Definition of right adverb from the Oxford Advanced Learner's Dictionary



    BrE BrE//raɪt//
    ; NAmE NAmE//raɪt//
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  1. 1  exactly; directly Lee was standing right behind her. The wind was right in our faces. I'm right behind you on this one (= I am supporting you). The bus came right on time.
  2. completely
  3. 2  all the way; completely The car spun right off the track. I'm right out of ideas. She kept right on swimming until she reached the other side.
  4. immediately
  5. 3  (informal) immediately; without delay I'll be right back. I'll be right with you (= I am coming very soon).
  6. correctly
  7. 4  correctly You guessed right. opposite wrong
  8. satisfactorily
  9. 5  in the way that things should happen or are supposed to happen Nothing's going right for me today. Which Word?right / rightly Right and rightly can both be used as adverbs. In the sense ‘correctly’ or ‘in the right way’, right is the usual adverb. It is only used after verbs:He did it right. Did I spell your name right? Rightly cannot be used like this. In formal language correctly is used:Is your name spelled correctly? The usual meaning of rightly is ‘for a good reason’ and it comes before an adjective:They are rightly proud of their children. It can be used to mean ‘correctly’ before a verb or in particular phrases:As you rightly say, we have a serious problem. In North American English rightly is not at all common. opposite wrong
  10. not left
  11. 6  on or to the right side Turn right at the end of the street. opposite left
  12. Word OriginOld English riht (adjective and noun), rihtan (verb), rihte (adverb), of Germanic origin; related to Latin rectus ‘ruled’, from an Indo-European root denoting movement in a straight line.Idioms
    hit somebody (straight/right) in the eye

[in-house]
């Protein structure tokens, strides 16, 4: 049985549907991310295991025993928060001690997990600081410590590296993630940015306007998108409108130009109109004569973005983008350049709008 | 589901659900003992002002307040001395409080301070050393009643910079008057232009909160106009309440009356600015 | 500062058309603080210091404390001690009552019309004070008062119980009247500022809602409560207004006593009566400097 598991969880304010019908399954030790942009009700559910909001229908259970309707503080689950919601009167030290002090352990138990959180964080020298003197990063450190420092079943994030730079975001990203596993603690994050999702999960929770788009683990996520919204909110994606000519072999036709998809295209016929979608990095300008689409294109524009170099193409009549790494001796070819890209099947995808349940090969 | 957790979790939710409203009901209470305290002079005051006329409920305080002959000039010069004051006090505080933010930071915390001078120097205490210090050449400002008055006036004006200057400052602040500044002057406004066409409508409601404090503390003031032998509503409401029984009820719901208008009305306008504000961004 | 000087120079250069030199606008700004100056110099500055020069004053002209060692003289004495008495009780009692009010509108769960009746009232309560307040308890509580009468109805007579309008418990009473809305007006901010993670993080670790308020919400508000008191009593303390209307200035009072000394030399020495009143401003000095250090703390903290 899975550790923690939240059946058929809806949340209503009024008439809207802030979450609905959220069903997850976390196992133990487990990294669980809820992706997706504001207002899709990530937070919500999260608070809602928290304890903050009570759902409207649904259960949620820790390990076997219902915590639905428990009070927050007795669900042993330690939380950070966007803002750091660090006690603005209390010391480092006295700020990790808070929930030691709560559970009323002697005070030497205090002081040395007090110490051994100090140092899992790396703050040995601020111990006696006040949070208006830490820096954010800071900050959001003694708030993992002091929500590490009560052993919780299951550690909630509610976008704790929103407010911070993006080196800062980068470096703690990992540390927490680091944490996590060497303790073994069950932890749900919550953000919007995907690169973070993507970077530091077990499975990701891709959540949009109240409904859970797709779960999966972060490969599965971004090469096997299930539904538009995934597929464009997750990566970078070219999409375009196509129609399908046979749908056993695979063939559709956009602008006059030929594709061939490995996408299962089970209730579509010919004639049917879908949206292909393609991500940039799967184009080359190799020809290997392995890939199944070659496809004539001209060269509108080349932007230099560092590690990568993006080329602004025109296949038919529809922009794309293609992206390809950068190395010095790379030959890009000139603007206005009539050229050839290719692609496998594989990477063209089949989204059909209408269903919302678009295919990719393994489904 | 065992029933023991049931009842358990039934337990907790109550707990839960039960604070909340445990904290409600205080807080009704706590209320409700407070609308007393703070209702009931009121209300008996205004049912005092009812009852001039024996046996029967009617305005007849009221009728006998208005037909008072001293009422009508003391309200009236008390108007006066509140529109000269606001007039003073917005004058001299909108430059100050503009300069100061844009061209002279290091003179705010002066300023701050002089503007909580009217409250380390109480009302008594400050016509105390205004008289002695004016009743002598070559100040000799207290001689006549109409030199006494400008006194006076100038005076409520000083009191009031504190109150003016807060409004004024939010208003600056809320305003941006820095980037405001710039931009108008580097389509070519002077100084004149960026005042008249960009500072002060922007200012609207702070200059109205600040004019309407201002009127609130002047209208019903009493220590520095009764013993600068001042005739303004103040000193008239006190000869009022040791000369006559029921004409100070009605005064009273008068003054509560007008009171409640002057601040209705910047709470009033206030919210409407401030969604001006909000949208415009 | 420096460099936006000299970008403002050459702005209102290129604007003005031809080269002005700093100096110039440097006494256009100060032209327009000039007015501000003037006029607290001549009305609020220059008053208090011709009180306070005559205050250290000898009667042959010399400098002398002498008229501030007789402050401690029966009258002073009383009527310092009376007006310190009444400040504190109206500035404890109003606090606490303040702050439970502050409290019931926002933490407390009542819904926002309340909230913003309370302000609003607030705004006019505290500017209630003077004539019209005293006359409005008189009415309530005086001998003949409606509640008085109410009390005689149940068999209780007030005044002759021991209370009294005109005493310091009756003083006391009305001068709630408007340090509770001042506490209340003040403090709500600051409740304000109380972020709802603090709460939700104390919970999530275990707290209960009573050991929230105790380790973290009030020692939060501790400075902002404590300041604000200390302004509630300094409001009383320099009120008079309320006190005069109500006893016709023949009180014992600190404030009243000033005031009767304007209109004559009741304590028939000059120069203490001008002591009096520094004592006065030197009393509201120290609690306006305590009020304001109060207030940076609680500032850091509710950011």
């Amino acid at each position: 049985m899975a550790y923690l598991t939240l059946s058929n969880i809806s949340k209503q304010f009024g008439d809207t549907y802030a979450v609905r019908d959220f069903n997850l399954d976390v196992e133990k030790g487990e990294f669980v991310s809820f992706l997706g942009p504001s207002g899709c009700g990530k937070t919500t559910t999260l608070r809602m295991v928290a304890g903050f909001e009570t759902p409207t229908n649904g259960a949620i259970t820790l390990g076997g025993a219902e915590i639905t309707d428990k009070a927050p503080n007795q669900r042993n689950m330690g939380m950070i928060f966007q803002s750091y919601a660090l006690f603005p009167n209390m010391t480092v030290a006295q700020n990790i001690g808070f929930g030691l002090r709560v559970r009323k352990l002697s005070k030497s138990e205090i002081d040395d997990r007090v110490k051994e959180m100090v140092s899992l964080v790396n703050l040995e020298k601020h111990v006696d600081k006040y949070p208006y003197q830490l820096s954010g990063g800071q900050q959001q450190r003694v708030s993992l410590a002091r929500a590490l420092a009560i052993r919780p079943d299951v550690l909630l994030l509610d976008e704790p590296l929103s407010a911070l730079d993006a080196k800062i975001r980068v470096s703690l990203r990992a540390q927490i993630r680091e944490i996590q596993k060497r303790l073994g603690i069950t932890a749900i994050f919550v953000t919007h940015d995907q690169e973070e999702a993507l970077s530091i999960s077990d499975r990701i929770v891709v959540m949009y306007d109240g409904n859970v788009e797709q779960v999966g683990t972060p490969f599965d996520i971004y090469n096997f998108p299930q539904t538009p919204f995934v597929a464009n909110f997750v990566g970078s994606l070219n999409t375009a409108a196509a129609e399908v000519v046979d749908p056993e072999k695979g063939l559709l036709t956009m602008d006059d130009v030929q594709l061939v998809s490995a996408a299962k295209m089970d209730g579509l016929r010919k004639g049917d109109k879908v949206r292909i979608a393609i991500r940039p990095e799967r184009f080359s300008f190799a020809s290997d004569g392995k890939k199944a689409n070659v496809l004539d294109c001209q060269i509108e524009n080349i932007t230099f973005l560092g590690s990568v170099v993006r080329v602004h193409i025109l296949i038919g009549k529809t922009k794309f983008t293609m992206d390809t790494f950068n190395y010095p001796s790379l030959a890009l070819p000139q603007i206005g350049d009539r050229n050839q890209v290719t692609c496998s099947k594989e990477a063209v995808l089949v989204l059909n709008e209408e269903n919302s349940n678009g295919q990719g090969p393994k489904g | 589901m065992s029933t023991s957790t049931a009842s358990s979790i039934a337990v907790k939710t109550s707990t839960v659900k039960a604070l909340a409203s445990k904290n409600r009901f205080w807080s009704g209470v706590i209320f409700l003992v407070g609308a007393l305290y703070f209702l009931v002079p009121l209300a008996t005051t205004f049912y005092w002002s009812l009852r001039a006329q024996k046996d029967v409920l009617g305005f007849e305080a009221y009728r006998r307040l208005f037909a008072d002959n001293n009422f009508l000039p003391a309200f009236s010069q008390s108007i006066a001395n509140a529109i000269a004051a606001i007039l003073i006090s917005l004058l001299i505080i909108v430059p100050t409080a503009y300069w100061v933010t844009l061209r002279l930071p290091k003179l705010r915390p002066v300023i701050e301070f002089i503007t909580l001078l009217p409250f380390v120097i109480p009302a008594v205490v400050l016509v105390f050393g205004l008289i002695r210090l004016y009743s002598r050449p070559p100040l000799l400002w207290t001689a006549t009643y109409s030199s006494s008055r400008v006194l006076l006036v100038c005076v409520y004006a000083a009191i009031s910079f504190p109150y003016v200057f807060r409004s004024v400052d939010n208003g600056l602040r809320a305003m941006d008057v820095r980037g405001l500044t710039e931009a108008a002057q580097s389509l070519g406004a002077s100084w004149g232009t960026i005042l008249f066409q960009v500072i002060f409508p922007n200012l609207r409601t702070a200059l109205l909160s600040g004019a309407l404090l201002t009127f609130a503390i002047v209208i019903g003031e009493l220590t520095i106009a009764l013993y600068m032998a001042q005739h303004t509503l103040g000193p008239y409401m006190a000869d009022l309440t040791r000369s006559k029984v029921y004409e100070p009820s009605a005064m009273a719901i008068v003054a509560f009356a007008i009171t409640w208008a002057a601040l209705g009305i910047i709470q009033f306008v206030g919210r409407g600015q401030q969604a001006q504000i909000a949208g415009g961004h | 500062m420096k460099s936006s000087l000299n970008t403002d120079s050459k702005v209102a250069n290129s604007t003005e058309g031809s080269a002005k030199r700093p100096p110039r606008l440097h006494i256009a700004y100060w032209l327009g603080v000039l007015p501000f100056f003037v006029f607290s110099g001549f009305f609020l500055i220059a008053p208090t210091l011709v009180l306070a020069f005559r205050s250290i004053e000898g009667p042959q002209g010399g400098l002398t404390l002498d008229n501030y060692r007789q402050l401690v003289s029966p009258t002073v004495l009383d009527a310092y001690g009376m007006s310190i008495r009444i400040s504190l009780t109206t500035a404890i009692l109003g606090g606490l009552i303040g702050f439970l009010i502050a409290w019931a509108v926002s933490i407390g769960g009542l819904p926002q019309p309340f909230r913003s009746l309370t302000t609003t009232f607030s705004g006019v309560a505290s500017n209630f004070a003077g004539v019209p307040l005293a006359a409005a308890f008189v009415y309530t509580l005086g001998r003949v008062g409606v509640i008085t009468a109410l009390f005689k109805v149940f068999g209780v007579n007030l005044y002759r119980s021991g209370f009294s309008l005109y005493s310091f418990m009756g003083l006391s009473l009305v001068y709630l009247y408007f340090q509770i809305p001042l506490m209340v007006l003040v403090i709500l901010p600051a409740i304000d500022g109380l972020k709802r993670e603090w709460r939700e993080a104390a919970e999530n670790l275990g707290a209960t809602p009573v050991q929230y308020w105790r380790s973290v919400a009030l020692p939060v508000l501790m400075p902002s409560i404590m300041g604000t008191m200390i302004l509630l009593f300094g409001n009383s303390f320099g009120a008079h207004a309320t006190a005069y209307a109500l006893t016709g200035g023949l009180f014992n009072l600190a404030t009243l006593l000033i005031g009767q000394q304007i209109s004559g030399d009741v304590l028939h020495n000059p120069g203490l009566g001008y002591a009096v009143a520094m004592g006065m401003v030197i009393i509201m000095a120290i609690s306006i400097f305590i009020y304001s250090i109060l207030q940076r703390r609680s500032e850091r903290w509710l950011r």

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    to be very obvious to somebody
    it serves somebody right (for doing something)
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     used to say that something that has happened to somebody is their own fault and they deserve it Left you, did she? It serves you right for being so selfish.
    everywhere She owes money right and left.  immediately; without delay I want it sent right away. I told him right off what I thought of him. = left, right and centre
    1. 1  at this moment He's not in the office right now.
    2. 2  immediately Do it right now!
    (informal, especially North American English) immediately; without delay We both liked each other right off the bat. Foreign aid is one of the issues we have to deal with right off the bat. (informal) to make sure that somebody has all they need or want You needn't worry about money—I'll see you right.
    take the words right out of somebody’s mouth
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    to say what somebody else was going to say
    (right) up your street (especially British English) (usually North American English (right) up your alley)
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    (informal) very suitable for you because it is something that you know a lot about or are very interested in This job seems right up your street.
See the Oxford Advanced American Dictionary entry: right